[SOLVED] Newtonian gravity

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:bust_in_silhouette: Asked By DaddyMonster

Morning all, I’ve just started with godot and thought I’d make a procedural solar system to get to grips with it and I’ve somehow managed to make anti-gravity! My poor little procedural planets are pushing apart…

func gravity(delta, obj):
	distance = target_position - current_position
	direction = distance.normalized()
	acceleration = direction * GRAVITY * mass / (distance*distance)
	current_position += acceleration * delta
	current_position = get_child(1).move_and_slide(current_position)

My target / current positions are the Vector3 of the global origins. So, all I want to do is the classic Fg = Gm1m2/r^2 which expands to M1A = GM1*M2/r^2, M1 cancels giving A = G * M / r^2 which I multiply by the direction. What I don’t get is that minusing the direction doesn’t change anything…

This is my first project so I’m sure it’s just a schoolboy error.


Think I’m on the road to the answer, looks like I’ve mixed up my translation with my basis. Let me see if I can solve this.

DaddyMonster | 2020-07-23 10:22

Surely this isnt the issue, but i think you should multiply acceleration by squared delta to get position.
Edit: Oh, i see you are using current_position in move_and_slide. Move and slide should take a velocity as parameter, and returns the updated velocity. You are updating current_position, and then using it as a position to get the direction. I mean, you are using current_position sometimes as velocity and sometimes as position. Do you have a minimal project to reproduce this on my machine?

p7f | 2020-07-23 14:06

Yeah, saw that thanks, silly mistake - that’s what I mean’t by mixing up my translation with my basis, on current_position - here’s the latest version.

func gravity(delta, obj):
	distance = target_position - current_position
	direction = distance.normalized()
	acceleration = direction * GRAVITY * mass / (distance * distance)
	if acceleration.x != acceleration.x:
		acceleration.x = 0.0
	if acceleration.y != acceleration.y:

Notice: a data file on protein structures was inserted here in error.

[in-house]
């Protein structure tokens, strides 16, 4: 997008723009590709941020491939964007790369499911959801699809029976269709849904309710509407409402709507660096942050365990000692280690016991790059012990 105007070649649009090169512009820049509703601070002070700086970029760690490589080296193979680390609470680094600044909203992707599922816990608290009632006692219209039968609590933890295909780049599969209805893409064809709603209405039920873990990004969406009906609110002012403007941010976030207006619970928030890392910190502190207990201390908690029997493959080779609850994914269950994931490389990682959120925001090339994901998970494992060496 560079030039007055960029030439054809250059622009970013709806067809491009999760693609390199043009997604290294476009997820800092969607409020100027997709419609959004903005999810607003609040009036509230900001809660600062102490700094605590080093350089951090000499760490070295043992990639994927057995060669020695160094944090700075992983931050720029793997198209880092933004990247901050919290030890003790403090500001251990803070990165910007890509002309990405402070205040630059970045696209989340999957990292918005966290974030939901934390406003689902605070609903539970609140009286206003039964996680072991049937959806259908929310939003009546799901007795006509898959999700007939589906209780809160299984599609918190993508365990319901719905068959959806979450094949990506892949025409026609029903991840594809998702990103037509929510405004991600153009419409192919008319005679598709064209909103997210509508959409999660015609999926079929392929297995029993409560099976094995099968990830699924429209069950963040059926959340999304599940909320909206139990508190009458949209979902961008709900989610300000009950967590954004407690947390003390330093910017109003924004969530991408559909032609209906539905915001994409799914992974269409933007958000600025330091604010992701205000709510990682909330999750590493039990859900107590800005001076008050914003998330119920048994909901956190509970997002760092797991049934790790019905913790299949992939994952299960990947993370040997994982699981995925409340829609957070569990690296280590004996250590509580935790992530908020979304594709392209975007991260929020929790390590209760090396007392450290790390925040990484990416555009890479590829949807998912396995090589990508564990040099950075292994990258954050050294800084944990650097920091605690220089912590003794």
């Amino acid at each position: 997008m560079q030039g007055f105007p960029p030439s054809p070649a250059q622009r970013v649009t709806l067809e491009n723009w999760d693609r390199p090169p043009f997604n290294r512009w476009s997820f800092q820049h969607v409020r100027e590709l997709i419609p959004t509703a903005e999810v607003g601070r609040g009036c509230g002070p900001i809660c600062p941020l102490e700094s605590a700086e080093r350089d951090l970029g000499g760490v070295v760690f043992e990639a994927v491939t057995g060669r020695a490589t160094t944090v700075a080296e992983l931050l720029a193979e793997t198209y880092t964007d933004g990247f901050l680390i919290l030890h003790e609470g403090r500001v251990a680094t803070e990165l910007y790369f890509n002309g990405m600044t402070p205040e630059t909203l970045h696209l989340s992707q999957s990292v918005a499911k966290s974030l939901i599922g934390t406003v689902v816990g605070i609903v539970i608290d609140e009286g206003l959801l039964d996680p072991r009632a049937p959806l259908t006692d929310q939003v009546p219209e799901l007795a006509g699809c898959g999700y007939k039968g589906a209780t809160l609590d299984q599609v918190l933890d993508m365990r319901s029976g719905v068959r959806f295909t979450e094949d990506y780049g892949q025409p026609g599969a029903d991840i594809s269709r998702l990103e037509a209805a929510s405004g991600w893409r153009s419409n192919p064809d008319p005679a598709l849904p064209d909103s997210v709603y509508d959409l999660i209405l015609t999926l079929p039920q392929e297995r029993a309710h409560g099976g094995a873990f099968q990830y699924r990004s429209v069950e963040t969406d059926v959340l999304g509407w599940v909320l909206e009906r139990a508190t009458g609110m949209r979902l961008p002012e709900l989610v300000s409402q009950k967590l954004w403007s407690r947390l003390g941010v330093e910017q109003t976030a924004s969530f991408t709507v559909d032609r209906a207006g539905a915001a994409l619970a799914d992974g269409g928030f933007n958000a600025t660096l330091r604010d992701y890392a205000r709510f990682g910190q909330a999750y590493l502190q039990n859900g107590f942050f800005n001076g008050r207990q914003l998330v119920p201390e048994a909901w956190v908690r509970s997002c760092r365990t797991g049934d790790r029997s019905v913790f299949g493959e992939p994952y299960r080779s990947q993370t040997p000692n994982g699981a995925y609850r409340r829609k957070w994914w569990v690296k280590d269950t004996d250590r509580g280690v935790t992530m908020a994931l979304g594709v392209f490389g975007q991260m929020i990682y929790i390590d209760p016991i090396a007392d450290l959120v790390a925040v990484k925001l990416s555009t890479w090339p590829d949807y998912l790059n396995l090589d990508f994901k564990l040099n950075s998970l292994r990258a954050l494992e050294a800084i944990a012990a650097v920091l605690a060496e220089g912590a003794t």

acceleration.y = 0.0
	if acceleration.z != acceleration.z:
		acceleration.z = 0.0
	velocity += acceleration * delta
	velocity = get_child(1).move_and_slide(velocity)
	current_position += velocity 

It’s definitely distance and not acceleration that needs squaring. I’m just testing this now, suspect something is still wrong.

I had to hack a fix here, when the objects were aligned on an axis the distance would be zero, eg Vector3(0, 0, 100) and I was getting a div by zero error so I had to add the ugly if acceleration.z != acceleration.z: and use the fact it’s not addressing a memory location as a bool. If you know a more elegant solution I’d appreciate it.

DaddyMonster | 2020-07-23 15:09

Right, fixed the problem and I now have orbiting planets. :slight_smile:

If anyone is interested the above had two mistakes:

  1. I passed distance in as a Vector3. This caused problems every time the planet passed an axis, distance would fall to or near zero and acceleration would go off the charts. Instead I just used distance_to and passed in a float.
  2. I was updating current_position in the loop. Ordinarily that would be fine (says he who’s been coding Godot for a week!) but because gravity has 11 decimal points and the mass of the moon was 1 * 10^18 we get floating point rounding errors which accumulate so instead I picked up the values afresh on each iteration. If I need more performance in the future what I could do is pass it back and then update it every tenth iteration or whatever to correct any drift. Anyway, it’s fine for now.

Really interesting little project.

DaddyMonster | 2020-07-23 17:09

cool you get it working! Would you mind posting the answer and selecting it so others can see its solved?

p7f | 2020-07-23 17:14

No probs, here you go:

func gravity(delta, obj_1, obj_2):
	obj_1.velocity += (obj_2.global_transform.origin\
		- obj_1.global_transform.origin).normalized()\
		* GRAVITY * obj_2.mass\
		/ pow((obj_2.global_transform.origin.\
		distance_to(obj_1.global_transform.origin)), 2) * delta

To solve an n body problem you just need to loop through each object in the scene and pass in the current object you’re evaluating as obj_1 and then the second object as obj_2. Obviously, don’t forget to add an evaluation on the loop so that it doesn’t pass the same object as obj_1 and obj_2 - or you’ll have made a black hole! :slight_smile:

DaddyMonster | 2020-07-24 11:05